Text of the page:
Respondents who considered Drinkaware to be an ‘independent health charity’ were more likely to have promoted the campaign (two thirds promoting it, and one third not promoting it), compared with people who considered it a ‘government-industry partnership’ (only half of whom promoted it). Those who considered it an ‘alcohol industry body’ were the least likely to promote it (one third promoting it, and two thirds not promoting it).
The ‘principled opponents’ group identified Drinkaware as an industry body and as such saw a partnership with PHE – a public entity, tasked with the promotion and maintenance of population health – to be inappropriate and representing a COI. Within the overall concerns about the association between Drinkaware and PHE – undermining the perceived independence of PHE while conveying vicarious credibility on Drinkaware – some actors were particularly concerned about the impact of the campaign on PHE’s One You brand (under which they run wider public health and lifestyle messaging campaigns), which featured on the campaign materials alongside Drinkaware’s logo. There were concerns also that the Drinkaware campaign would be ineffective and deflect attention from more important, evidence-based interventions such as those around pricing. In addition to the general reservations about the effectiveness of relying on public information campaigns and individual behaviour change in isolation from whole population measures, some respondents believed the level of resources available was inadequate, particularly in light of the reputational damage to PHE and the divisions created between public health actors:
“In the past, there have been some examples of where the messages that they [Drinkaware] were giving, some of the campaigns that they’ve done have not been effective and, in fact, have worked the opposite way. So, I’m sceptical about their materials now and I don’t really trust them. Happy for them to give money to the government to fund campaigns, but not for them to be involved in the board or directing how those campaigns work, or the focus of them, or the messages. And I’m not satisfied that that happens now, so, hence I would avoid using them” (LA respondent, 10).
In the context of post-austerity budget cuts, and the increasing demands placed on LAs and associated public services, some respondents felt they simply could not ignore any additional resources or campaigns regardless of their governance or funding. They feared that the alternative to promoting the DFD campaign was that there would be no campaign at all and that this would have a net negative effect on public health.
Interestingly, the alcohol industry was frequently differentiated from the tobacco industry, with whom respondents felt it would be inappropriate to engage, while comparisons were also drawn frequently with the gambling industry as a problematic sector with which to engage. Alongside arguments that industry engagement is necessary, some respondents in this group stated that they did not see Drinkaware as part of the alcohol industry, and thus the calculation about whether to engage with them would be different to engaging with an alcohol producer or industry body directly. In some cases, respondents articulated these views concurrently.
“I personally find some of the stuff they [Drinkaware] produce quite useful, particularly some of the stats and the research and stuff” (LA respondent, 1).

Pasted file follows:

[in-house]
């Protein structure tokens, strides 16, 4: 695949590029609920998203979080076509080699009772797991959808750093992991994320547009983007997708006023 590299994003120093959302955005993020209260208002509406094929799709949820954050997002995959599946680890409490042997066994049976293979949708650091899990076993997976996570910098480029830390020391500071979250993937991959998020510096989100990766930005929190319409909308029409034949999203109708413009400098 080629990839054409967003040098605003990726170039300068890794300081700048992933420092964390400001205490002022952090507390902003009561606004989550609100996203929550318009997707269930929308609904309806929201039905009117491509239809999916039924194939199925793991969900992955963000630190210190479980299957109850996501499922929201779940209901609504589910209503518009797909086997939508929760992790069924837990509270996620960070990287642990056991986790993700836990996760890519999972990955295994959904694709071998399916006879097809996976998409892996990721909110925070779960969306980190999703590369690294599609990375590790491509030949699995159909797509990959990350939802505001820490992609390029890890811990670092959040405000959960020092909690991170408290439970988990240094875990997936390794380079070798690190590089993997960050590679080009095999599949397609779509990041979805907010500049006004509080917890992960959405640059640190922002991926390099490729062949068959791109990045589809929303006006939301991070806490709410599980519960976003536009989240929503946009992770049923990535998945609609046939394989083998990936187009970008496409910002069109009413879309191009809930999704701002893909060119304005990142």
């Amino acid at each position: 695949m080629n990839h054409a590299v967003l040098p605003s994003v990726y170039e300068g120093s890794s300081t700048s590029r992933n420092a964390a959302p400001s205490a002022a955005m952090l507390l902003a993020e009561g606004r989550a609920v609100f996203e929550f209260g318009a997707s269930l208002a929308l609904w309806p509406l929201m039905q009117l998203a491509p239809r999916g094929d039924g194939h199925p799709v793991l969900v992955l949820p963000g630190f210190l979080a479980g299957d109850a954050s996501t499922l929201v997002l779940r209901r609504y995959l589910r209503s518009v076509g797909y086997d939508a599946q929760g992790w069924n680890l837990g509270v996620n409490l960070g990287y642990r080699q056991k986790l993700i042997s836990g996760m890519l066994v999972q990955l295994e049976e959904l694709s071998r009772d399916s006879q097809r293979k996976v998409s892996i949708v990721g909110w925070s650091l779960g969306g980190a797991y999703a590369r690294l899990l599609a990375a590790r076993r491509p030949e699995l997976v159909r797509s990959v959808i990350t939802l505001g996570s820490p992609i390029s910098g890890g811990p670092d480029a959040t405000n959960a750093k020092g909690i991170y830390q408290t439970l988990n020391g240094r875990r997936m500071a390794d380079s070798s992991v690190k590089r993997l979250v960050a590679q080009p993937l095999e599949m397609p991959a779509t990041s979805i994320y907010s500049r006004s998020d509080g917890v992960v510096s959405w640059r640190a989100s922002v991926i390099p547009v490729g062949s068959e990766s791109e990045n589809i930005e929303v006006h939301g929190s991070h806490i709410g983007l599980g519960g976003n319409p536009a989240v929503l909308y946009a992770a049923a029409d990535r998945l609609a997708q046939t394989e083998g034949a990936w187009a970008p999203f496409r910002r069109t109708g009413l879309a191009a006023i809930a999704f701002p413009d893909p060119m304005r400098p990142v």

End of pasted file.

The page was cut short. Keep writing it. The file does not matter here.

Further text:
“I think it’s a really good organisation. I think that the tools and the resources are really good and […] that everyone is widely aware of being able to access those resources for campaigns and things like that” (LA respondent, 6).
“I think we’ve still got a little bit of convincing that Drinkaware is not, is disassociated from the alcohol industry […]. But having said that, I don’t think it’s impossible to work as long as you have to be fully confident of the situation, of your partner and just be clear that […] there isn’t any influence to try and undermine the message […] what our agenda is, what our programme is” (LA respondent, 4).
Overall, the campaign was considered by survey respondents to be appropriate in terms of its content and messaging on alcohol-related harms, which were considered to reflect the Chief Medical Officer’s 2016 drinking guidelines.14 A greater proportion of respondents considered that the campaign was likely to help people modify their drinking (29%) than believed it would not (21%), while 33% were unsure if the campaign would have an impact.
Free text responses to the survey questionnaire and in-depth interviews identified a number of reasons for supporting or opposing the campaign, including: Drinkaware’s involvement in the campaign; their capacity to undertake health promotion work; the local relevance of the campaign; and the poor communication of the campaign to stakeholders and thus lack of lead time to prepare. Of these the most frequently cited reason was the involvement of Drinkaware.
When asked, in the survey questionnaire, to indicate the extent to which they agreed with several statements, 20% of respondents said that involvement of Drinkaware was a factor in their decision about whether to promote the DFD campaign or not. Four out of five respondents in this category did not support the DFD campaign. Against this, 36% of respondents said that this was not a factor, with 44% in either the ‘neither agree nor disagree’ or ‘don’t know’ categories (see Table 4). The opposition of public health actors to Drinkaware’s involvement was also cited as a factor in their decision by 20% of respondents (none of these supported the campaign), while 28% said that this was not a factor in their decision (with a combined 52% falling in the neutral and don’t know categories). Four of the respondents agreed or strongly agreed with both statements.